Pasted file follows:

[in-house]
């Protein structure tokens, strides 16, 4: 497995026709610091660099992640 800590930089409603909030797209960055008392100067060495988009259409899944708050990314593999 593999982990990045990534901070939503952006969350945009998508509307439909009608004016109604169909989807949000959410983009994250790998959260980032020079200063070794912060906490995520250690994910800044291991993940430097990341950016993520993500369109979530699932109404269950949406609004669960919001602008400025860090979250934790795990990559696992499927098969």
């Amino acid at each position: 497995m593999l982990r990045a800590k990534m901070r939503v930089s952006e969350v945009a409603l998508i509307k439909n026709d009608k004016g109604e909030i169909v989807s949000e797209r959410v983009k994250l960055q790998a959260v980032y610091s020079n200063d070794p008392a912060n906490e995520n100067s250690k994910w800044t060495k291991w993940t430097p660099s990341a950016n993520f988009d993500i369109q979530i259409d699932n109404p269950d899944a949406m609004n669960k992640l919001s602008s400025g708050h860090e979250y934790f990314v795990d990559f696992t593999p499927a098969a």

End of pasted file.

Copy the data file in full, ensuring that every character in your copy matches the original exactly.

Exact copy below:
[in-house]
């Protein structure tokens, strides 16, 4: 497995026709610091660099992640 800590930089409603909030797209960055008392100067060495988009259409899944708050990314593999 593999982990990045990534901070939503952006969350945009998508509307439909009608004016109604169909989807949000959410983009994250790998959260980032020079200063070794912060906490995520250690994910800044291991993940430097990341950016993520993500369109979530699932109404269950949406609004669960919001602008400025860090979250934790795990990559696992499927098969």
């Amino acid at each position: 497995m593999l982990r990045a800590k990534m901070r939503v930089s952006e969350v945009a409603l998508i509307k439909n026709d009608k004016g109604e909030i169909v989807s949000e797209r959410v983009k994250l960055q790998a959260v980032y610091s020079n200063d070794p008392a912060n906490e995520n100067s250690k994910w800044t060495k291991w993940t430097p660099s990341a950016n993520f988009d993500i369109q979530i259409d699932n109404p269950d899944a949406m609004n669960k992640l919001s602008s400025g708050h860090e979250y934790f990314v795990d990559f696992t593999p499927a098969a």